On March 30 and 31, a distinguished multidisciplinary group of international scholars and activists will convene at the Washington and Lee School of Law to discuss various women's issues at the Gender-Relevant Legislative Change in Muslim and non-Muslim Countries symposium.
Louise Halper, symposium director and professor of law at W&L says, "Many people assume that Muslim women can't speak for themselves, that they need to be given a voice." From her travels in the region—Turkey, Egypt and Iran, among other countries—and her Fulbright Fellowship as a senior lecturer in Law at Marmara University in Istanbul, she saw a different picture. "Women have so much to say. In my Gender, Law, and Culture class, I show a documentary to help my students counteract these assumptions that Muslim women lack agency. The film is by one of our symposium speakers, Ziba Mir-Hosseini, a legal anthropologist. It's called Divorce-Iranian Style and shows Iranian women speaking out in their own behalf in a Tehran divorce court—it's very impressive. True, a lot of these possibilities are not fully realized, but there is no faceless homogeneous Muslim woman—there is a lot of differentiation. Islam in Indonesia is very different from Islam of Tunisia.
"We don't do enough comparative work," she continues. "We tend to 'other' Muslims and the Islamic world, without remembering how recently things changed for women here. The whole idea of this symposium is to demystify differences among women here and there. There have to be ways to talk about gender issues that are comparable to how we talk about them in the U.S., not making 'them' different from 'us.' "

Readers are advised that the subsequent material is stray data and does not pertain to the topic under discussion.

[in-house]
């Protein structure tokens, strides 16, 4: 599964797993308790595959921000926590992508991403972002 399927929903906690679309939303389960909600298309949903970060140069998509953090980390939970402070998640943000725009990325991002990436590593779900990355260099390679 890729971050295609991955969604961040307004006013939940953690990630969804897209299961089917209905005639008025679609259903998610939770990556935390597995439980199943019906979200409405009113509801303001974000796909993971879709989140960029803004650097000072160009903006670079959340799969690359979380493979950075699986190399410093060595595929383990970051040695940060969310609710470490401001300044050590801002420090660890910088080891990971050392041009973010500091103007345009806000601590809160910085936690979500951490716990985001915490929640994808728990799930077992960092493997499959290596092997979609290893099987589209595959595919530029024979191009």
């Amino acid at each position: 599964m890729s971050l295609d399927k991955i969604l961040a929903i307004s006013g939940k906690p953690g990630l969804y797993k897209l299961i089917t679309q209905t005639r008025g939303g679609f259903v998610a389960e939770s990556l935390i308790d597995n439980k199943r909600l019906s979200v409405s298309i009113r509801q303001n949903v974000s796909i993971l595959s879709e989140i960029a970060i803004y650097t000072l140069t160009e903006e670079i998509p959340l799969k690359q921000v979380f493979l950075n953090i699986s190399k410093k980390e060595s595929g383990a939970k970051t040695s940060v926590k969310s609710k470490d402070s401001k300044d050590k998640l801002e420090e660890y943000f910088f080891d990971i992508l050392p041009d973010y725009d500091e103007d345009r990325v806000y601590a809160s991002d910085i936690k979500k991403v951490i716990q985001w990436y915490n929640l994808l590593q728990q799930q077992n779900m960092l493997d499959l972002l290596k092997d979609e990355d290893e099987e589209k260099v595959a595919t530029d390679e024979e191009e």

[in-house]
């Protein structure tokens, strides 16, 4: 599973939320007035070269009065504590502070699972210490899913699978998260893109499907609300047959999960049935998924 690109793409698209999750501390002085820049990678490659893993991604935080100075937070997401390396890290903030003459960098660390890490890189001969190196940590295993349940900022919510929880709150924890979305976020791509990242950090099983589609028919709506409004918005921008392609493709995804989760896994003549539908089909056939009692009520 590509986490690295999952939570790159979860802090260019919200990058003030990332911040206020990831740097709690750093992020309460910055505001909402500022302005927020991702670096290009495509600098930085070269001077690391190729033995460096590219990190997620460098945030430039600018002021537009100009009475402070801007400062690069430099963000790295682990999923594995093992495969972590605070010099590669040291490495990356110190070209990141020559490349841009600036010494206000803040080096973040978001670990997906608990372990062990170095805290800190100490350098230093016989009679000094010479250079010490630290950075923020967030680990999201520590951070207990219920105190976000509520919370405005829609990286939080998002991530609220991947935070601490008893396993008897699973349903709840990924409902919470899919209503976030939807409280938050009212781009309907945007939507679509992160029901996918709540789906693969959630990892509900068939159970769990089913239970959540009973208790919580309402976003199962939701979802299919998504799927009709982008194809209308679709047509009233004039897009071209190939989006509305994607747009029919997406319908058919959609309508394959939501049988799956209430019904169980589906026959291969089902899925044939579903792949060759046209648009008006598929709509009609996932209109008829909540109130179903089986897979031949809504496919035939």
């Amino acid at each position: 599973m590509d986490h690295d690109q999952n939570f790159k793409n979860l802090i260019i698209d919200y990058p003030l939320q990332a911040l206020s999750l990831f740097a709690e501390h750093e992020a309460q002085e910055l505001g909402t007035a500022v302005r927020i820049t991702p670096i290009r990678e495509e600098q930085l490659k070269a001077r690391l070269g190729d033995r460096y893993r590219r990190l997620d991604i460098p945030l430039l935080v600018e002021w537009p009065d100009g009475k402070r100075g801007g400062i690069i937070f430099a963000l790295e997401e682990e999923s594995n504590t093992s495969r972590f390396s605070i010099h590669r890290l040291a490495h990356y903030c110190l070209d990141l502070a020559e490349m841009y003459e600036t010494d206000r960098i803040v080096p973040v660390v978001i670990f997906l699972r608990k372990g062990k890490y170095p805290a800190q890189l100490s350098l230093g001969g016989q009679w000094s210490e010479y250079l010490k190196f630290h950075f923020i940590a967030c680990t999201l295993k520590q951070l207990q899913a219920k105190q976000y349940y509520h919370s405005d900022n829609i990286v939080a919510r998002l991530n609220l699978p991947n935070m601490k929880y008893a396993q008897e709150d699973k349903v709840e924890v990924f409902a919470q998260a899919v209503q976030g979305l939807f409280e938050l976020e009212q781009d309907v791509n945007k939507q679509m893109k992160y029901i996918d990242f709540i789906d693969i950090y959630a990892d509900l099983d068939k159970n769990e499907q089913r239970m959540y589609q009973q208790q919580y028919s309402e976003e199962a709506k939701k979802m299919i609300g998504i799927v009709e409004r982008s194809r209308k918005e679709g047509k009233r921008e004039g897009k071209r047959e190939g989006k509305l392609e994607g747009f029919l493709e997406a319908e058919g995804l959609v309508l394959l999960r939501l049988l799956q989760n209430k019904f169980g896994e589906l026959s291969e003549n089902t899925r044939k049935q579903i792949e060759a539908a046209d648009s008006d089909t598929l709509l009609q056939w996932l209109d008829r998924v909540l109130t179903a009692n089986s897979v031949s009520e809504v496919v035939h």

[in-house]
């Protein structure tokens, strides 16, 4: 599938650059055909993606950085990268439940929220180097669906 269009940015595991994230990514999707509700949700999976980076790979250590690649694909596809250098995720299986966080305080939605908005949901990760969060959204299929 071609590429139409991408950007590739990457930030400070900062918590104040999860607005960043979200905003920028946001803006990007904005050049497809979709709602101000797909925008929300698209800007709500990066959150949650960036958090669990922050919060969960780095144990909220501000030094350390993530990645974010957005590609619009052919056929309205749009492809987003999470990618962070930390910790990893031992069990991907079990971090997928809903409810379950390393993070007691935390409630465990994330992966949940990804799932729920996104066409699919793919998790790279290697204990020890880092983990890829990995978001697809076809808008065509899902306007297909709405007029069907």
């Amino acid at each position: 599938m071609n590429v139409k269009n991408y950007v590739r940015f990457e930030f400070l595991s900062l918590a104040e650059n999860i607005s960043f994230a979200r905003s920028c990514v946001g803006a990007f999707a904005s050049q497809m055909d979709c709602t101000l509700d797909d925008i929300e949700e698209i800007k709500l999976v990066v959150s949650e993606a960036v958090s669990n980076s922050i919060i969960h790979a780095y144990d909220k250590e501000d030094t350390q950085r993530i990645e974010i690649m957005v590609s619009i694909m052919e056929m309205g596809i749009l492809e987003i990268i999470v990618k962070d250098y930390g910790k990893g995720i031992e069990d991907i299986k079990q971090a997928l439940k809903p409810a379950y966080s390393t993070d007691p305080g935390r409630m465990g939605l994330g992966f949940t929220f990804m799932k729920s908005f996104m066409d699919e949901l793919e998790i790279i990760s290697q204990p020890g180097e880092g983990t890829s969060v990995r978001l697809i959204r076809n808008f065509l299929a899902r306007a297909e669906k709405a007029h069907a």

Symposium participants include Zainah Anwar, executive director of Sisters in Islam, a Malaysian activist who agitates to maintain and increase the progress Muslim women have made in that region, Marie-Claire Foblets of Louvain University in Belgium, a professor of both law and anthropology who studies Muslim women in Europe, and Martha Albertson Fineman of Emory Law School, a feminist scholar of trends in American law.
"We hosted this symposium at the Law School because we want to show that, no matter where you are, law must be interpreted, whether it's a revelation or a constitution," explains Halper. "The way in which it is interpreted depends on the political and social and economic situation of the country; it is always contextual. We want to ask what are these contexts, what are the opportunities that are favorable to the advancement of women. Many think 'well you can't have change in Islamic law,' but all law is open to being interpreted and modified," she observes.
"The trope in discourse is that the situation of Muslim women is unique and so terrible that it must be changed," asserts Halper. While she agrees that Muslim women still face discrimination and obstacles, she observes, "We haven't overcome all these obstacles either. In fact, it is striking that some of the arguments being presented today, such as should women be able to initiate divorce or would that destroy the family, mirror arguments presented on the same topic in the West pretty recently."
This year's symposium is presented by the Sidney Lewis Law Center at W&L and jointly sponsored with the Islamic Legal Studies Program at Harvard Law School where Halper was a Visiting Professor in 2004-05. "I'm very grateful to both the Law Center and the ILSP for their support of this program," Halper said.
For more information about the symposium, visit the Web site at http://law.wlu.edu/lawcenter/symposium.
-- by Lori Stevens